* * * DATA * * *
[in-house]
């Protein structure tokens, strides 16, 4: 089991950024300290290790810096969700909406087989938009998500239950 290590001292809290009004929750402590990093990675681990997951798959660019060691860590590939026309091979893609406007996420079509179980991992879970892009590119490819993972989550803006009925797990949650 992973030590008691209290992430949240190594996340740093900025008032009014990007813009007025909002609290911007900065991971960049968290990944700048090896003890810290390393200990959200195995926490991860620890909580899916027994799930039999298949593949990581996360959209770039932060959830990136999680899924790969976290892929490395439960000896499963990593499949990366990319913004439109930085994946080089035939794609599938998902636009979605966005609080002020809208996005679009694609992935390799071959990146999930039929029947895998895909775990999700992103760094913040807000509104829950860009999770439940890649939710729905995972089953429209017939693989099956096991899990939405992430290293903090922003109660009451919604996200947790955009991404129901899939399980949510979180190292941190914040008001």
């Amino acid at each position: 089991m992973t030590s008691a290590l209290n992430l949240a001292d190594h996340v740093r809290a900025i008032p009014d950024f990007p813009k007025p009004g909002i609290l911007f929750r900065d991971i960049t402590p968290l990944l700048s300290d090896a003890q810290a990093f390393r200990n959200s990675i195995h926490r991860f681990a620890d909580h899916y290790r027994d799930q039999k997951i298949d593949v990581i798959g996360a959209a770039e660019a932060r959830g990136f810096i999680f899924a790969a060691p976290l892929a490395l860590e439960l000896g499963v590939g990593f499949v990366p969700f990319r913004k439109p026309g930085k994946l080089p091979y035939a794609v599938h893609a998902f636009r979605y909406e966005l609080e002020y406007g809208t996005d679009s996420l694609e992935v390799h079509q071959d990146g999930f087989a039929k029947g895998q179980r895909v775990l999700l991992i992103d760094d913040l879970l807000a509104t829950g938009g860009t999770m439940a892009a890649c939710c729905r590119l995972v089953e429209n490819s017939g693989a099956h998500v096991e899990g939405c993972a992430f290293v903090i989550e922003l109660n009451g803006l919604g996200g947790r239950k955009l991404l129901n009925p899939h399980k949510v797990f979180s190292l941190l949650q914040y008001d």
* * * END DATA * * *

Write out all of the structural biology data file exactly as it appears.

[in-house]
């Protein structure tokens, strides 16, 4: 089991950024300290290790810096969700909406087989938009998500239950 290590001292809290009004929750402590990093990675681990997951798959660019060691860590590939026309091979893609406007996420079509179980991992879970892009590119490819993972989550803006009925797990949650 992973030590008691209290992430949240190594996340740093900025008032009014990007813009007025909002609290911007900065991971960049968290990944700048090896003890810290390393200990959200195995926490991860620890909580899916027994799930039999298949593949990581996360959209770039932060959830990136999680899924790969976290892929490395439960000896499963990593499949990366990319913004439109930085994946080089035939794609599938998902636009979605966005609080002020809208996005679009694609992935390799071959990146999930039929029947895998895909775990999700992103760094913040807000509104829950860009999770439940890649939710729905995972089953429209017939693989099956096991899990939405992430290293903090922003109660009451919604996200947790955009991404129901899939399980949510979180190292941190914040008001």
């Amino acid at each position: 089991m992973t030590s008691a290590l209290n992430l949240a001292d190594h996340v740093r809290a900025i008032p009014d950024f990007p813009k007025p009004g909002i609290l911007f929750r900065d991971i960049t402590p968290l990944l700048s300290d090896a003890q810290a990093f390393r200990n959200s990675i195995h926490r991860f681990a620890d909580h899916y290790r027994d799930q039999k997951i298949d593949v990581i798959g996360a959209a770039e660019a932060r959830g990136f810096i999680f899924a790969a060691p976290l892929a490395l860590e439960l000896g499963v590939g990593f499949v990366p969700f990319r913004k439109p026309g930085k994946l080089p091979y035939a794609v599938h893609a998902f636009r979605y909406e966005l609080e002020y406007g809208t996005d679009s996420l694609e992935v390799h079509q071959d990146g999930f087989a039929k029947g895998q179980r895909v775990l999700l991992i992103d760094d913040l879970l807000a509104t829950g938009g860009t999770m439940a892009a890649c939710c729905r590119l995972v089953e429209n490819s017939g693989a099956h998500v096991e899990g939405c993972a992430f290293v903090i989550e922003l109660n009451g803006l919604g996200g947790r239950k955009l991404l129901n009925p899939h399980k949510v797990f979180s190292l941190l949650q914040y008001d």